With this being the case, many people are seriously considering trying their chances at jobs that have a diversity and inclusion focus. However, while the demand for such talent is high, the competition for positions is also quite fierce, and you’ll need your CV writing skills to be as sharp as possible if you want to land a job. Here’s what you need to consider.

Know What A Diversity & Inclusion Position Is

First things first – no two diversity and inclusion positions are alike, even within the same company. Due to the fact that diversity and inclusion practices, initiatives, and positions are something of a novelty, no industry has a unified vision of what a diversity and inclusion job should be. The fact that companies are vastly different and have varying circumstances, needs, and requirements further complicates matters.

Some companies have taken an active interest in promoting fair treatment of their employees and making sure that the working conditions in their offices are as welcoming and inclusive as possible. These companies will be looking to add diversity and inclusion officers to their boards, whose jobs will be to make company policy that steers the business in that particular direction.

Companies going the extra mile to promote belonging will also need experienced managers who are well versed in diversity and inclusion to implement said policies.

Some companies that wish to push for more representation in their workforce will need to employ diversity recruiters. Those will need to be experienced HR specialists while also being trained in promoting diversity, equality, and belonging.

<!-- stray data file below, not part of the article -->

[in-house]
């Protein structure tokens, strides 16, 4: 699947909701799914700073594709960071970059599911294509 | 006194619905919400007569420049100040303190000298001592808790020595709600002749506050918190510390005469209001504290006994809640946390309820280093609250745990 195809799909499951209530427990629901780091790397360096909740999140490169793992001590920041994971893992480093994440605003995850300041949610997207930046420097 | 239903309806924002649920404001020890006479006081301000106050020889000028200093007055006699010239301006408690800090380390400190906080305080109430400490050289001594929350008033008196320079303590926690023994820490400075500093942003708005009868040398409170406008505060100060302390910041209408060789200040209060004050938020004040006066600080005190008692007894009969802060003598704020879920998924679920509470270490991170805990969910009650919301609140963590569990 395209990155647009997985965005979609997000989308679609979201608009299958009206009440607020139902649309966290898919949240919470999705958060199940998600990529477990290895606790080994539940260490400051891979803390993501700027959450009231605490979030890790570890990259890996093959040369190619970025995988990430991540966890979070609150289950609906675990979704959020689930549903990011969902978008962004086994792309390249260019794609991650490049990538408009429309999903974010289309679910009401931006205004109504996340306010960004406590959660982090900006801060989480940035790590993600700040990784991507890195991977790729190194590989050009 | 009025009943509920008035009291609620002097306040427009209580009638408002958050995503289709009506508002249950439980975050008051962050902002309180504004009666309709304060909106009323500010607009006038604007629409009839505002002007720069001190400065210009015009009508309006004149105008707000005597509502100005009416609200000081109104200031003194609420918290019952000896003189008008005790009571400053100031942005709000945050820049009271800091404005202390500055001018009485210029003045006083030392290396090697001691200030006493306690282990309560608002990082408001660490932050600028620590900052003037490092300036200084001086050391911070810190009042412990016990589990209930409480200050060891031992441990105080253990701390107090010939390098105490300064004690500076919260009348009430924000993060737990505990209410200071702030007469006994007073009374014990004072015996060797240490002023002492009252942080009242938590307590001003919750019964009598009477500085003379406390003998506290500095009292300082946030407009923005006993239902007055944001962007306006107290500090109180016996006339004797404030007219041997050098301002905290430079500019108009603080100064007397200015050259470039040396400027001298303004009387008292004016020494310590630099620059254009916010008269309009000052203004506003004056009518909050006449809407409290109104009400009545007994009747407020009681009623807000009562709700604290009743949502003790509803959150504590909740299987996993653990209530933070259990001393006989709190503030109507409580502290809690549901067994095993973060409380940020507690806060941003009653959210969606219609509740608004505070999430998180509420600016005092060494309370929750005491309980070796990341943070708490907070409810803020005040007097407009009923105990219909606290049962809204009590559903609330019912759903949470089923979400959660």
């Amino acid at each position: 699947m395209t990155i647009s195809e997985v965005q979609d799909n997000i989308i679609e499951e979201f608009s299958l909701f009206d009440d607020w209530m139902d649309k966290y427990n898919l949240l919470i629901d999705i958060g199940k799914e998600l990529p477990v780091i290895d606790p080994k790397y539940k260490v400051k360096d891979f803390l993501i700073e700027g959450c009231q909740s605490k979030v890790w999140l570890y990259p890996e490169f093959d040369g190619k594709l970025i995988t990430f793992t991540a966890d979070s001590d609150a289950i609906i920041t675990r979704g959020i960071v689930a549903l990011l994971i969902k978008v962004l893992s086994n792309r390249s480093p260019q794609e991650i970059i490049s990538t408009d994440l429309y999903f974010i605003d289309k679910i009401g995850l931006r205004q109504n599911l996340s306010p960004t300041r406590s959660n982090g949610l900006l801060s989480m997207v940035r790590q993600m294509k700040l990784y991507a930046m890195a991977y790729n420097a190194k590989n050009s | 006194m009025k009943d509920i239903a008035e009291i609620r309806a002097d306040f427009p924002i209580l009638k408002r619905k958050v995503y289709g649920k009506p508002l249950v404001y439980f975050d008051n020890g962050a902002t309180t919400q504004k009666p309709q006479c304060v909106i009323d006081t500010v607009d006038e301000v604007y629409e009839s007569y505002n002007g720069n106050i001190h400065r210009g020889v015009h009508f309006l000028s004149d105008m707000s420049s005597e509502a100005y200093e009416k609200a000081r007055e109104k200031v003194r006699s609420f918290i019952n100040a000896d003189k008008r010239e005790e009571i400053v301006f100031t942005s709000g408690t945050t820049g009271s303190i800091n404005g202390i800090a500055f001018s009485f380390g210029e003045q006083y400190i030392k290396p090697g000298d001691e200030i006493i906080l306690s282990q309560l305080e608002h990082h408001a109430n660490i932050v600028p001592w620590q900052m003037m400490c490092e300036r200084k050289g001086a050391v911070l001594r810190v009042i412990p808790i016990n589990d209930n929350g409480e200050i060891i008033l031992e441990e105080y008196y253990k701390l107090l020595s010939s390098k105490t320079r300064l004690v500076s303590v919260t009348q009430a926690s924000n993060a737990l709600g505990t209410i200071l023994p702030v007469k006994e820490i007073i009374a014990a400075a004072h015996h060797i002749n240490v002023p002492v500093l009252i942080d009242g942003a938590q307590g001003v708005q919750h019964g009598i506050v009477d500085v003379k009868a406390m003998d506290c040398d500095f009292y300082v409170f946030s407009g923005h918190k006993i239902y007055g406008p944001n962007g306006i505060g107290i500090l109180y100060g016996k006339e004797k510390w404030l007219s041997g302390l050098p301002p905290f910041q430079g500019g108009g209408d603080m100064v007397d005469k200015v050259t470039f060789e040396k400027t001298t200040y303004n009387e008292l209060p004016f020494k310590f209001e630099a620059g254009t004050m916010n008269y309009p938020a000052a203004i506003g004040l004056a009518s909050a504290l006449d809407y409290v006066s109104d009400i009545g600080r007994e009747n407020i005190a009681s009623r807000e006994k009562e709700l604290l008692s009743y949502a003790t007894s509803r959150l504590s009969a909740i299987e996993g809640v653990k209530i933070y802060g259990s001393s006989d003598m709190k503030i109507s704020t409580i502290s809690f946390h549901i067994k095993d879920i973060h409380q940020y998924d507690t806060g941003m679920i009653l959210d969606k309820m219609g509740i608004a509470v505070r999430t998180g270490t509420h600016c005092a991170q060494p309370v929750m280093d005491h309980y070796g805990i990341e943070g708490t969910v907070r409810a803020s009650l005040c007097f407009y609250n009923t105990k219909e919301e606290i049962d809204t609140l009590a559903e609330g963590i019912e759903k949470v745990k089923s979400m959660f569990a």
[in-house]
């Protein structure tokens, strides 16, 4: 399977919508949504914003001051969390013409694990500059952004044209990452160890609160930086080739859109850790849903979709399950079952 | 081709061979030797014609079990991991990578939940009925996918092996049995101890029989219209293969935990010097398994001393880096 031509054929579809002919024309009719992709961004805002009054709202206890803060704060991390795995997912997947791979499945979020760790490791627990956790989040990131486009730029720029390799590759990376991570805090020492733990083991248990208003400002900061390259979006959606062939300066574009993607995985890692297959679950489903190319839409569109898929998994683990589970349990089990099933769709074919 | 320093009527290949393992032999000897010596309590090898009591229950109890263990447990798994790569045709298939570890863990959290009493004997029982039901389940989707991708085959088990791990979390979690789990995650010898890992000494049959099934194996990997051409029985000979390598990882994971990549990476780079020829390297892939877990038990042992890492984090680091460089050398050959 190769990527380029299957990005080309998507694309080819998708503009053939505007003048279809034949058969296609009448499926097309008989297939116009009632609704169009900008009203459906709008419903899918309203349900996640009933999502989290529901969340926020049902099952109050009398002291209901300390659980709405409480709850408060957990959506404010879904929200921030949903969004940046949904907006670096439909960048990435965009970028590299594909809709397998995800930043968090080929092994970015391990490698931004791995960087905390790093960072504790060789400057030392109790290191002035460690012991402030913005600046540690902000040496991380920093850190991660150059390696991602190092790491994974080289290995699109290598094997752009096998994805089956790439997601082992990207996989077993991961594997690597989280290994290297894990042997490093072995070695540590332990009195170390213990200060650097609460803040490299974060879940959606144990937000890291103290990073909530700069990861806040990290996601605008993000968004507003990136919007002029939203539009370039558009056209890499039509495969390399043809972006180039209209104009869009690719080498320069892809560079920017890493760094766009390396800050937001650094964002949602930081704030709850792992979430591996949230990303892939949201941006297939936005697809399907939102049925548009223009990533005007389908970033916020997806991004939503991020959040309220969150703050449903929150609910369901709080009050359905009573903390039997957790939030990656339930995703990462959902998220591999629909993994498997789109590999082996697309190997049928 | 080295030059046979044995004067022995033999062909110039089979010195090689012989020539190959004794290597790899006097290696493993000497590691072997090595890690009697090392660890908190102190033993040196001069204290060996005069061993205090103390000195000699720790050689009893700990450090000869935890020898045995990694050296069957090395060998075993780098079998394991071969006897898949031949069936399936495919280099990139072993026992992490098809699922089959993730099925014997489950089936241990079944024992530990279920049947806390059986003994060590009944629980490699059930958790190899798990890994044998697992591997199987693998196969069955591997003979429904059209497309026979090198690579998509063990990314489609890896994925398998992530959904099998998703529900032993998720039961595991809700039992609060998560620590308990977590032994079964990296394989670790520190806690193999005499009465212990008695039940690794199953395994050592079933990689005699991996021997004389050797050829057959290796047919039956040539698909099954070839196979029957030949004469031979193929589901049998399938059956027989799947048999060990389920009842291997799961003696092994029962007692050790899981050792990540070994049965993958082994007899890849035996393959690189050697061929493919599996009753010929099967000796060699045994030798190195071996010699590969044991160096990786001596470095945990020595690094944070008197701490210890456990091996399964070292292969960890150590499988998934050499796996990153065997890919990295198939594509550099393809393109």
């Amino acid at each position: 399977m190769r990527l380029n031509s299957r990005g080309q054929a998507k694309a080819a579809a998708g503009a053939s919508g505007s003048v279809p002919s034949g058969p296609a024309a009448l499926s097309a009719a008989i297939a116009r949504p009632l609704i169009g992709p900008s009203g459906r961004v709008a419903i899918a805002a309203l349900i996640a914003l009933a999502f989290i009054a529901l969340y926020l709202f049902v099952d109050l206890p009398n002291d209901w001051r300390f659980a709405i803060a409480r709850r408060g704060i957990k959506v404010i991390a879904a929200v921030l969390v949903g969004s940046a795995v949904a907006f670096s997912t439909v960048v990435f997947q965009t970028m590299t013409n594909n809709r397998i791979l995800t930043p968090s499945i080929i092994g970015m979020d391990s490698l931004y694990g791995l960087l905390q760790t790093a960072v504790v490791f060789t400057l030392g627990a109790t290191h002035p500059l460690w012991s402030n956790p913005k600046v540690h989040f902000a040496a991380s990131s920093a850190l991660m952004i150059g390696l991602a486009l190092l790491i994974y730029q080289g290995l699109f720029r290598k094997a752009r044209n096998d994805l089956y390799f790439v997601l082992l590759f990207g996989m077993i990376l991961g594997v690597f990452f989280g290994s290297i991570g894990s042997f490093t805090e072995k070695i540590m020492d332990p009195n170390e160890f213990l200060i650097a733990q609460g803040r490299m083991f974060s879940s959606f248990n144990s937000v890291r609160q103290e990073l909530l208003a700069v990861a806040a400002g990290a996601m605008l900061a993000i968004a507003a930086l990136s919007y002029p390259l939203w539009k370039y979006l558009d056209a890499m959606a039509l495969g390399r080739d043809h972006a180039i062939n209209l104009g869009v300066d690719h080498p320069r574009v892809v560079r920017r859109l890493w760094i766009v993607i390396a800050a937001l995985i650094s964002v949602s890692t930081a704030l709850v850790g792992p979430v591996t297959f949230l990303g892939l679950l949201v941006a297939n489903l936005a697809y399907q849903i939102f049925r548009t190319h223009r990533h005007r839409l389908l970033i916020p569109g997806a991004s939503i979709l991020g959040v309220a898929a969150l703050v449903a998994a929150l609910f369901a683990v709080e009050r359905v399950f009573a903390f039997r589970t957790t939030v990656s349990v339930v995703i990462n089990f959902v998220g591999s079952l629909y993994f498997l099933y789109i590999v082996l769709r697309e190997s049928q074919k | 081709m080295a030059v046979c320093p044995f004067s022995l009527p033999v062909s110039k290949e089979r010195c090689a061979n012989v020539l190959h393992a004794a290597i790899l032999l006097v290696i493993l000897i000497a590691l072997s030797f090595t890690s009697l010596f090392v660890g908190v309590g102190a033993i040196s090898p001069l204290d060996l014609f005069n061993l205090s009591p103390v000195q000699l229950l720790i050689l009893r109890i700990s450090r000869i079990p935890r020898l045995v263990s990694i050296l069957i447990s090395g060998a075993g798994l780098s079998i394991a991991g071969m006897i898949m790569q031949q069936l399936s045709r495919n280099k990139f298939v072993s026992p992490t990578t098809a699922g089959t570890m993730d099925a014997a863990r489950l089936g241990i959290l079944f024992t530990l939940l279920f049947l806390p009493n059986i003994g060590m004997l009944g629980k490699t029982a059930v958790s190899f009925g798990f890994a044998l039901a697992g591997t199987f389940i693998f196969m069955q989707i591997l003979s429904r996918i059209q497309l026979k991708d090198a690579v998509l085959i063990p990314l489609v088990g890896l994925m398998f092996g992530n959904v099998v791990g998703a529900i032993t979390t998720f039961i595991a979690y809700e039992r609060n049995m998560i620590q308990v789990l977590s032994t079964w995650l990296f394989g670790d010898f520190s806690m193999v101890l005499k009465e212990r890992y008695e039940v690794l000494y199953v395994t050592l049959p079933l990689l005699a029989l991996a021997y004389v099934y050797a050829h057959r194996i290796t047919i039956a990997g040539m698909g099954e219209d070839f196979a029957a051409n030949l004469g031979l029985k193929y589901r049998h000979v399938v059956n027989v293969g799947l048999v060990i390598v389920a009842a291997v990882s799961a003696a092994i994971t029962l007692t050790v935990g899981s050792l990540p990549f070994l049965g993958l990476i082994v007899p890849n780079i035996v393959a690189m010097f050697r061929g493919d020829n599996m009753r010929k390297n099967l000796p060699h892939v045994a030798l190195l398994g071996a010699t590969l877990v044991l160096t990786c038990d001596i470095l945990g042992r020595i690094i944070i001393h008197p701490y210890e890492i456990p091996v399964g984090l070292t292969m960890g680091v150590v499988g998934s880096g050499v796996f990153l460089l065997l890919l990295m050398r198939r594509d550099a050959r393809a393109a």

The pattern here should be obvious by now – having diversity and inclusion qualifications is usually an additional requirement, rather than the main function of the position in question. Sure, it’s an important part of the job – but a company looking for a diversity manager or diversity recruiter will probably seek experienced candidates, first and foremost. Take this into serious consideration and tailor your CV accordingly.

Emphasize Your Skills And Experience

Before you apply for a diversity and inclusion position at a company, you need to do your due diligence. Research the company and its products, achievements, and goals. Read through their press releases, and familiarize yourself with their way of doing things as much as possible.

Try to put yourself in the shoes of the recruiter – they will need to hire people to drive diversity and inclusion initiatives forward, that much is true. However, their most important job is to get people who are right for the position and right for the company. Make sure you take every opportunity to demonstrate that you are the best person for all of their needs.

Ideally, you should arrange your achievements, skills, and qualifications in a manner that would be most readable and useful to HR. Once you make sure all of your credentials are in check, make sure you modify each and every one of them to link them to fit the diversity and inclusion focus of that position.

Advertise Your Personal Qualities

Lately, companies have come to put a high value on soft skills, such as optimism, communication, openness, etc. The ability to deal with failure, the ability to work in stressful circumstances are especially relevant in the current crisis climate.

However, a job in diversity and inclusion requires a very particular set of qualities, such as empathy, emotional intelligence, and cultural sensitivity.

Moreover, being able to demonstrate that you have a deep personal commitment to the idea of inclusion and diversity will most likely be crucial for landing a job in this field of work. You will need to be outspoken about your ideas of implementing diversity and inclusion policies at every level of the company and convincing in your argument of why you’re the best candidate for the job.